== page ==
Continue to heat the soup and let it reduce until it thickens - here you can make it thicker if you over did it with the blender.
Season with salt and pepper as needed.

To fry the sage leaves - put a pat of butter (about 1 T) into a small frying pan over medium heat. Once melted and the butter is hot, add sage leaves and watch carefully - they quickly go from dark green and crunchy to brown and burnt.

Top the soup with the sage leaves and enjoy!

Tuesday, October 16, 2007

2 cups of water, 1 cup of rice...



There used be a band called Rice whose whole bit was to make fun of (or pay homage to, your choice) hardcore songs. It was one of those things where if you didn't recognize what they were alluding to in the lyrics, probably 95% of what made the band awesome was lost on you. I was one of the lucky (?) ones that caught the references and proceeded to play a lot of Rice songs on my radio show. The main side effect of doing this is that every time I think of rice (the food) I think of Rice (the band). One of their lyrics, '2 cups of water, 1 cup of rice - is this the way you measure your life's worth?' is pretty handy when I am cooking, but it's really annoying to have stuck in your head.

I've loved rice since I was a little kid. My mom's mom would make white rice and serve it with a little milk and sugar when I was sick. My dad's mom would cook plov, which is a Russian rice dish that is made with dried fruits or meat (or both). To keep it warm after cooking, she would wrap it in a blanket and tuck it into my parents' bed. When I was older, my dad and I would go to a Chinese restaurant by our house and talk. Those were some of the only times we really spent on our own when I was a teenager, and now I associate generic NYC Chinese restaurants with my dad and fried rice.

Perhaps my favorite rice dish, however, is Kozy Shack rice pudding. Not only did this company corner the market on using K instead of C way before bad metal bands did, it also makes the best store bought rice pudding I've ever had. It's not healthy and has a kind of weird texture, but it tastes phenomenal. It reminds me of Fall, comfortable couches and naps. I haven't bought it in a long time because I always say to myself 'I can make that!' but have I? No. I get home and stare at my different types of non-white rice, shrug and go eat some chocolate instead.

Well, all of that was true until last Sunday. When I did my usual check of food blogs, I saw this recipe on Julie Hasson's blog and I had to make it. In fact, it looked like I had since I have that same Fiestaware mug. And the recipe? Easy and not all that bad for you. I had some left over arborio rice from making amazing corn risotto out of the Rebar cookbook, so I tried it with that and did everything exactly as written and wound up with amazing better than Kozy Shack rice pudding.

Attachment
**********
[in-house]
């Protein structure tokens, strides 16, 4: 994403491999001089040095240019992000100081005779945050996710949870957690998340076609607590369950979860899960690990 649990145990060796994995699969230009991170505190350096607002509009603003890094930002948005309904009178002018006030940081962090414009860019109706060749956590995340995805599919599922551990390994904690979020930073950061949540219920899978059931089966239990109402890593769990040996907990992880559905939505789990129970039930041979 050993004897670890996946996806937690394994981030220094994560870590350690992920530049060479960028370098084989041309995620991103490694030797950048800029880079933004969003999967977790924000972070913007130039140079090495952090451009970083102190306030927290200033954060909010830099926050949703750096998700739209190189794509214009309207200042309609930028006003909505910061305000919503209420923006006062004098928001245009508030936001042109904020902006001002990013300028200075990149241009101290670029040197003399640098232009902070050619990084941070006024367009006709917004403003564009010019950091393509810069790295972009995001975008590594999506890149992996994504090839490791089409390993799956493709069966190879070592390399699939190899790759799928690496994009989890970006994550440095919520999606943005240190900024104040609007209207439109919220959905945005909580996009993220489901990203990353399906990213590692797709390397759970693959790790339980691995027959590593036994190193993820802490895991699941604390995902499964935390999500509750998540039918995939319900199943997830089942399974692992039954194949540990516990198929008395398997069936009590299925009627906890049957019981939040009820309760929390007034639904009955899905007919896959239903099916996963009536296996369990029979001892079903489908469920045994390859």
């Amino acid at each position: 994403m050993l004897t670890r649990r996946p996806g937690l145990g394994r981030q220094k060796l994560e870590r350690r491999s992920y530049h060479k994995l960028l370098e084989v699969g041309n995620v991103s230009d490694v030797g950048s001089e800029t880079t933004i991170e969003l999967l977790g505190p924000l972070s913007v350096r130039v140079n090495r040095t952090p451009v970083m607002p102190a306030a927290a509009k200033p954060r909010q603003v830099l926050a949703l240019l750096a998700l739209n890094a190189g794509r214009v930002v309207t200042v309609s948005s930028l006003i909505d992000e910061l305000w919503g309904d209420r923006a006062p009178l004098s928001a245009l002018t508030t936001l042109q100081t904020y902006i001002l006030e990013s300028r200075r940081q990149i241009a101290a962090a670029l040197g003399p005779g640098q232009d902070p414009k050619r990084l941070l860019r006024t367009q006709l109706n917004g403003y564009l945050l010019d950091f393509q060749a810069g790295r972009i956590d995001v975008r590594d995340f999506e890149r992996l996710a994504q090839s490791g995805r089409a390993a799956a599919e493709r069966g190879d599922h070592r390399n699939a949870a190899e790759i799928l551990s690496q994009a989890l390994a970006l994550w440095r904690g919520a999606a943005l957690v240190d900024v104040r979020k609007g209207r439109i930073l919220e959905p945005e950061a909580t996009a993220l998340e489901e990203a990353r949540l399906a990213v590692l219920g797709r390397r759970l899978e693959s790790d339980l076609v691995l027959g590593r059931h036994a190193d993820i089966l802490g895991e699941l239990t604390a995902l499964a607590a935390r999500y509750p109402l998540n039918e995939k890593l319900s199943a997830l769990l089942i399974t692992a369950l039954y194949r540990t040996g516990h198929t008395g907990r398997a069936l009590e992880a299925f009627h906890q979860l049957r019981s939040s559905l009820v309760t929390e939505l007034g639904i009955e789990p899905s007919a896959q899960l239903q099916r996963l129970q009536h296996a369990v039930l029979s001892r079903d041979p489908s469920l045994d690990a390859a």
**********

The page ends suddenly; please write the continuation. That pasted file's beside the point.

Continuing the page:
I sent Anthony to work with a small container of rice pudding, topped with raisins and cinnamon, which apparently made all of his coworkers jealous. He said he tried to explain to them how easy it was to make (no eggs! no dairy!) but they didn't buy it. But you all now have the link to the recipe, and I suggest you go make it. Right now. It's that good.

Tuesday, October 09, 2007

Internets

It's been over a month since my last post, and let me tell you things have been a little nuts. My applications to med school are finally complete and now I get to sit and wait to hear about interviews. Some people are patient, but I am not, so this waiting period is characterized by me checking my e-mail 5698 times a day. I've also begun to dread checking the mail for fear of the thin white envelope. I don't think I was this nervous when I applied to college or grad school. I'm also trying to get a bunch of experiments up and running so I can graduate in June. Finishing a PhD is just slightly less stressful than applying to medical school. Slightly.

To try to maintain my sanity I've been been going to kickboxing classes, hanging out with our dog and cooking. In my downtime in the lab I search for recipes online, so my poor cookbooks are collecting dust. This hasn't stopped me from getting new ones, though. I recently picked up Alice Water's new book when I went to the farmers market and she was hanging out signing copies. I also ordered Dreena Burton's new book, which I am waiting for. I have her other two books and love them. I have yet to make anything that wasn't tasty, simple and healthy out of them.